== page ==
Has anyone else noticed how heated the reader comments are in the Law Society Gazette recently?
Take a look at Law Centres Field Brexit Concerns from EU Citizens (29 June 2016) and the comments made by readers seem pretty appalling – rude, personal, and not reflecting too well on the professionalism and the conduct of solicitors. Or is it just a bit of fun that shouldn’t be taken too seriously?
Previously I have reported on a comment made in response to PII costs fall – but attempted fraud is rampant (29 April 2016) that overseas lawyers from “dubious countries” are committing fraud. This comment was reported as being racist and inappropriate to The Gazette through the “report this comment” facility, but it remains published.
In Immigration bar slams solicitors over ‘poor’ standards (20 May 2016) we see an astonishing escalation of lawyer in-fighting with barristers being thoroughly trounced by solicitors, then developing (by the time we get to the third page of comments) to a cat fight (or cat food fight anyway) between legal aid and private immigration solicitors.
These excitable and emotive comments that we make on the spur of the moment are read by hundreds, possibly thousands of other readers (the Gazette website has two million hits a month) including clients, the public, students who may be considering entering into a career as a solicitor and last but not least, the SRA. Some may be thinking as I do that they don’t reflect too well on the profession.
Some of the people making comments, who are then trashed by others through the thumbs down icon and comments, could even be our clients – there is no requirement that you must be a member of the legal profession to register and make comments on the Gazette website.
Thankfully Facebook and LinkedIn don’t have the thumbs down thing, otherwise judging from our conduct on The Gazette and Legal Cheek, we’d have no friends or connections.
In the interest of freedom of speech, the Law Society need not fear liability for self posted comments made by us so long as they follow the statutory procedure under section 5 of the Defamation Act 2013, under which a complainant may send a notice of complaint to the publisher, who must then respond in accordance with the procedure set out in the Defamation (Operators of Websites) Regulations 2013.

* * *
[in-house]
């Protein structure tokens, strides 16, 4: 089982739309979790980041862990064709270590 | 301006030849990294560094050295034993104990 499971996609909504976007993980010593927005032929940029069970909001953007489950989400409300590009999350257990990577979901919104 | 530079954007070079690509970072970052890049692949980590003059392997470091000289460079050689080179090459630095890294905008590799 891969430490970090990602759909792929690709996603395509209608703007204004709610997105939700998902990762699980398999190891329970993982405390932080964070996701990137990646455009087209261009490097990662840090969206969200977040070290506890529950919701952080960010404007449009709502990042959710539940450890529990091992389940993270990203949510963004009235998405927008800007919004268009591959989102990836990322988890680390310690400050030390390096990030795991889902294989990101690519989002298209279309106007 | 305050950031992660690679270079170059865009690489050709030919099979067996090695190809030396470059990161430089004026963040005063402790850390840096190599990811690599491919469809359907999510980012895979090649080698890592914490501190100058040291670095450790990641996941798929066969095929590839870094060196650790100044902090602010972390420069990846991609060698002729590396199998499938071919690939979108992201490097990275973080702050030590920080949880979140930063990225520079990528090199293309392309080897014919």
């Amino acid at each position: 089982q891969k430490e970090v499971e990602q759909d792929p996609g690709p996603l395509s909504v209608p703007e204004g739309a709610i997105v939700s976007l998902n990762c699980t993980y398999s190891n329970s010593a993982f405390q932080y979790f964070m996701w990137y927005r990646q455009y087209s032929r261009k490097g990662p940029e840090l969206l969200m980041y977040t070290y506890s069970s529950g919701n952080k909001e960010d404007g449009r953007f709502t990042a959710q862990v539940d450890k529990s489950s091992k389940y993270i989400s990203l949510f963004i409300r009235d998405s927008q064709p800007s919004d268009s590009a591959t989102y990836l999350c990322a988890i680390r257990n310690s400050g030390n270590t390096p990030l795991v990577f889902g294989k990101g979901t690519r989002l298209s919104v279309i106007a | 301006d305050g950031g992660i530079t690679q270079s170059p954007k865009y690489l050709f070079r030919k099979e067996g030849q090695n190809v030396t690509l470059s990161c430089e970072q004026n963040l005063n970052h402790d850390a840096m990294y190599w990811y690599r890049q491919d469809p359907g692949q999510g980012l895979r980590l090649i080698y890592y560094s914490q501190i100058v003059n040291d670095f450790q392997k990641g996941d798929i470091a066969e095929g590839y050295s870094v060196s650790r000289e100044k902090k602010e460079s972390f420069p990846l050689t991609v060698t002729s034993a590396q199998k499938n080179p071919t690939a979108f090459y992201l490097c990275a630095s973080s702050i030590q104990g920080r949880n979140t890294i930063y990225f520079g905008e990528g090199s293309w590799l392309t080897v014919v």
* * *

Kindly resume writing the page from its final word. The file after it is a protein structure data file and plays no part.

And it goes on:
But we need to be very aware of the potential consequences of making an inappropriate comment – as was recently brought to our attention in the “Twitter Solicitor” incident involving Baker Small. Their website is still not available following the extensive national media coverage concerning the inappropriate tweet made by a solicitor at the firm, which appeared to mock parents who had lost a court case.
A comment may appear to be made in the spirit of an article or no worse to other comments made but as per the Baker Small incident, but when taken out of context it could look very unprofessional and could escalate into bad publicity.
Under the cold hard scrutiny of a complaint, an abusive comment could also be perceived as not acting within the 10 mandatory principles of conduct, including the requirement to act with integrity and behave in a way that maintains the trust that the public places in you and in the provision of legal services.
And in a worse case scenario, a person subjected to an abusive comment could bring a claim for defamation against the abuser – we have seen a recent example of this in Ireland as Judge John O’Hagan of Monaghan Circuit Court awarded €75,000 in damages against a man who had posted a defamatory comment on Facebook.
Having said all of this, I’d be genuinely glad to hear from anyone who thinks I am a kill-joy who is unnecessarily fussing about nothing, and the comments facility on the Gazette’s website really can be used as an opportunity to have a go at others, vent frustration, and trounce the views of our fellow professionals with a sarcastic comment and use of the thumbs down icon. Please submit your views below. Thumbs up and down facility not provided.